"A leading Australian Internet service provider has pulled out of negotiations to create a warning notice scheme aimed at reducing online piracy. iiNet, the ISP that was sued by Hollywood after refusing to help chase down alleged infringers, said that it can't make any progress with rightsholders if they don't make their content freely available at a reasonable price. The ISP adds that holding extra data on customers' habits is inappropriate and not their responsibility."
As I read this, the guy left the drive at the school and someone looked inside to see if they could determine who owned it? (None of this is in the article) When they saw all this personel information they called the cops, suspecting that the schools info had been compromised? (speculation on my part) Interesting that the police got a search warrant before going any further.
Arizona man arrested for fraud after illegal info found on flash drive
December 18, 2012 by admin
A 34-year-old man was arrested Friday in Tempe after a tax fraud and identity theft investigation that began early this year, when authorities found a flash drive containing hundreds of names and personal information at Cochise College.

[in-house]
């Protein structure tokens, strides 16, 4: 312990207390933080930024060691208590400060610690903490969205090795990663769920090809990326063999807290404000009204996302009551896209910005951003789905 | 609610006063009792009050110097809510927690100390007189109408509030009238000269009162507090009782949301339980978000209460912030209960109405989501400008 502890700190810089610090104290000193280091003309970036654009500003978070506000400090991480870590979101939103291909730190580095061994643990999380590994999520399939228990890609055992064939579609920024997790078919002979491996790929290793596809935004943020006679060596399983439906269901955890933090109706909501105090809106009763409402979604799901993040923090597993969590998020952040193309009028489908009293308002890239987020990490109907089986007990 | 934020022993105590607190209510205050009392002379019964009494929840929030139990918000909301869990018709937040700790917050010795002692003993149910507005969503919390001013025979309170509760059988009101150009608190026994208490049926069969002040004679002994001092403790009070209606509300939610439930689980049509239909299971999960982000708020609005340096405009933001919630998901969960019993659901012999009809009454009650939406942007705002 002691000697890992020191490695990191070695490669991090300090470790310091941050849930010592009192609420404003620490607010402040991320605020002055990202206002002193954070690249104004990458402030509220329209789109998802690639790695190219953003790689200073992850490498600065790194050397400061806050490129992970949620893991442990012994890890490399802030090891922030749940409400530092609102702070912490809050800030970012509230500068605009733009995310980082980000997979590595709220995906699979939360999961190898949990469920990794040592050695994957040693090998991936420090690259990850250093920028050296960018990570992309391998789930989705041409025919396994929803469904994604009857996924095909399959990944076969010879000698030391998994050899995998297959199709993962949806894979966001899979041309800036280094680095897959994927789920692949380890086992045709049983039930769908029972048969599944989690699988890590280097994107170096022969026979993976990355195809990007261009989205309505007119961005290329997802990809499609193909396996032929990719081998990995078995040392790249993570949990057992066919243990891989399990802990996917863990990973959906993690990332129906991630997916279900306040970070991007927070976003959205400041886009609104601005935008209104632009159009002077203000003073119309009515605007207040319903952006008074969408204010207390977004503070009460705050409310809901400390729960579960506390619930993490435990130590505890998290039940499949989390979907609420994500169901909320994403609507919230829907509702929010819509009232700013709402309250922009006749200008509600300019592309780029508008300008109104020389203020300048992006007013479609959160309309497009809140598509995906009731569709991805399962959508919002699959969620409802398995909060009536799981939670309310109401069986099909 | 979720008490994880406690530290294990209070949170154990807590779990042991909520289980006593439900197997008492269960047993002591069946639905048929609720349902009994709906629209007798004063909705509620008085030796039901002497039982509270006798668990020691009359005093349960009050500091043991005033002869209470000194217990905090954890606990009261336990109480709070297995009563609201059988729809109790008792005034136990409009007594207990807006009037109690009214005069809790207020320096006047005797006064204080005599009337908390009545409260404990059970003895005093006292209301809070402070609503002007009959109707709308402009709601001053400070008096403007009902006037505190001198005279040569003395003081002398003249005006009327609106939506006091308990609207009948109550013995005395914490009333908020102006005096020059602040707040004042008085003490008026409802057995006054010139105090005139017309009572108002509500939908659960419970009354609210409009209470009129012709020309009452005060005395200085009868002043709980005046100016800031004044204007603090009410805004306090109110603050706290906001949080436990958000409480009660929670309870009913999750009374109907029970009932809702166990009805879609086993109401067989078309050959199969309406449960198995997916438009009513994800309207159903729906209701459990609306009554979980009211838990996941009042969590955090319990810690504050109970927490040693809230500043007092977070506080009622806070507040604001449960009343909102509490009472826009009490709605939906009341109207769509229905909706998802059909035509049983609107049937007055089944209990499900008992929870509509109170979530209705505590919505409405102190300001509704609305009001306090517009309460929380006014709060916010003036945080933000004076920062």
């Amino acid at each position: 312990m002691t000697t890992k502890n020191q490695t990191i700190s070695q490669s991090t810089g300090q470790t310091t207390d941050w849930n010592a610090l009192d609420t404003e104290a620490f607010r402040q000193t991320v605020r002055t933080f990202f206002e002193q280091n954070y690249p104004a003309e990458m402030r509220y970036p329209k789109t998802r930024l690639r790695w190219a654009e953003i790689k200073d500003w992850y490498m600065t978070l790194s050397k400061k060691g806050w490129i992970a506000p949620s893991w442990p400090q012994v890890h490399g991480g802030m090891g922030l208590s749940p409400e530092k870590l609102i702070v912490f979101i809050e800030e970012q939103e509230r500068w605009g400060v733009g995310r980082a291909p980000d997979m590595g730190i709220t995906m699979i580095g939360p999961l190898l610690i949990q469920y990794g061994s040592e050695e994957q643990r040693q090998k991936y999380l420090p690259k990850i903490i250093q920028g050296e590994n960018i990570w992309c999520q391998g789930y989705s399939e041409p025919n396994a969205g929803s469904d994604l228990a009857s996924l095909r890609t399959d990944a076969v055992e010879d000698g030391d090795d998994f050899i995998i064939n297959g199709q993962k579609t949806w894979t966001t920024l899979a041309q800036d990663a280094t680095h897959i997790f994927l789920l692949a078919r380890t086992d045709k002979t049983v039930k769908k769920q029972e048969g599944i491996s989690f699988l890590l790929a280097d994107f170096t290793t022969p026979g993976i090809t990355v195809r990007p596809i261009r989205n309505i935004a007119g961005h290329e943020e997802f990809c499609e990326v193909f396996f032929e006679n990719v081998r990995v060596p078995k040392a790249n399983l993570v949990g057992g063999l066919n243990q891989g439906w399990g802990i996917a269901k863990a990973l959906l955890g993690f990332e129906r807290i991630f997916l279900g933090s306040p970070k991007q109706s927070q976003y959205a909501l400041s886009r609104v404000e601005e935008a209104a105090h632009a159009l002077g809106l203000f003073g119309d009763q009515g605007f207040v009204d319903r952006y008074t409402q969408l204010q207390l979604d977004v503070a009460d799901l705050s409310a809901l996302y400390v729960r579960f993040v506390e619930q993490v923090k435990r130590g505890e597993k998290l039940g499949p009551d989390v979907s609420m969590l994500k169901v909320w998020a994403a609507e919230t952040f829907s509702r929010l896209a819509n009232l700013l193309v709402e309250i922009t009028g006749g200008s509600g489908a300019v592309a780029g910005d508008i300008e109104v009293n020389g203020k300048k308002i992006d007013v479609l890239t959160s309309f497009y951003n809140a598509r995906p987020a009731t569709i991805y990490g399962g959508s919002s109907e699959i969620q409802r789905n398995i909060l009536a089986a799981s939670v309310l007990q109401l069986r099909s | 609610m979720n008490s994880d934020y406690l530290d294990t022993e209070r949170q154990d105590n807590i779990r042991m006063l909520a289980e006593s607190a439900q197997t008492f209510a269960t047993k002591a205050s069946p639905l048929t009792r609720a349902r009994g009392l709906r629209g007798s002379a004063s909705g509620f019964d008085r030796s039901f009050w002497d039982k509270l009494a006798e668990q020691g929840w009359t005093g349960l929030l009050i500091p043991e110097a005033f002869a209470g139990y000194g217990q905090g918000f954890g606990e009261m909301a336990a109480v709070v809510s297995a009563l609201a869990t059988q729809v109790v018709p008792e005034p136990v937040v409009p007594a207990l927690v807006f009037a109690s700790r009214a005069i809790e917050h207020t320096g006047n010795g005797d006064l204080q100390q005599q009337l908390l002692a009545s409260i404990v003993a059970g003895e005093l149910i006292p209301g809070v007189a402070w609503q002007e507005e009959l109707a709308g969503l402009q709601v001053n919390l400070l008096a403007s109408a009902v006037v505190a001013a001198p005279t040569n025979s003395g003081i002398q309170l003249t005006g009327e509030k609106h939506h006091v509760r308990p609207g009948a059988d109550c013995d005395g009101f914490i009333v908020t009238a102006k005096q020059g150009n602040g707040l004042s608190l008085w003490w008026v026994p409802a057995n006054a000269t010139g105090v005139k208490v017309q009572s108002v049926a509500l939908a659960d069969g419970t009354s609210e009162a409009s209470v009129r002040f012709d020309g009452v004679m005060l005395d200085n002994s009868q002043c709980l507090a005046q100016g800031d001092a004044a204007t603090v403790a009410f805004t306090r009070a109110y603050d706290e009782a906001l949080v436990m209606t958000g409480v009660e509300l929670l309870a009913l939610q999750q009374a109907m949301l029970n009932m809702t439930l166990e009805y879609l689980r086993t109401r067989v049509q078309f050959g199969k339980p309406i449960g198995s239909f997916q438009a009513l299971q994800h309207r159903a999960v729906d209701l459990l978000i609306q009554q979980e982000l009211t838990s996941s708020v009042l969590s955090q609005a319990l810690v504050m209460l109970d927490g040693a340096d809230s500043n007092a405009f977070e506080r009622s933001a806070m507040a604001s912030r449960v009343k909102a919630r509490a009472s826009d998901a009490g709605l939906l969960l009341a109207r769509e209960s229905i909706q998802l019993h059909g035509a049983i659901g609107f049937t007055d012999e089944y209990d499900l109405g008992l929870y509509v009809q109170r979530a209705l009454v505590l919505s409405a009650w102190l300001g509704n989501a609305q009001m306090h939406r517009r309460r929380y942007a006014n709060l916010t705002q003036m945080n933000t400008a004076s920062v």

Back in February, the Sierra Vista Police Department was contacted by Cochise College employees after a flash drive was left in a school computer. On it were 800 to 900 names and associated personal information, according to a news release from SVPD.
The data seemingly had nothing to do with Cochise College, however, and law enforcement’s investigation revealed that Osabuohien Odyssey Oronsaye had purchased the identity info and financial info online. The data and details were reportedly acquired from phishing schemes.
Read more on KVOA.
So for $1.50, your details can be purchased for a tax refund fraud scheme that could lead to big headaches for you for years to come. And all because you fell for a phishing scheme. Kinda makes you want to slow down a bit before you click on links, doesn’t it? [Nopt in my experience Bob]
[From the article:
Detective Colin Festa obtained a search warrant for the drive and uncovered files with stolen identities and financial information, the release states. Because much of the information involved people from other states, assistance was obtained from the IRS and the Secret Service.
Have we learned nothing? It's hard to teach children the difference between “can” and “may” but it's even harder to teach the marketing department to run their great ideas past the lawyers...
Google Maps for iPhone violates European data protection law, German watchdog says
Loek Essers reports:
When users install Google Maps on their iPhone, the option to share location data with Google is switched on by default. By doing this, Google violates European data protection law, according to a German data protection watchdog.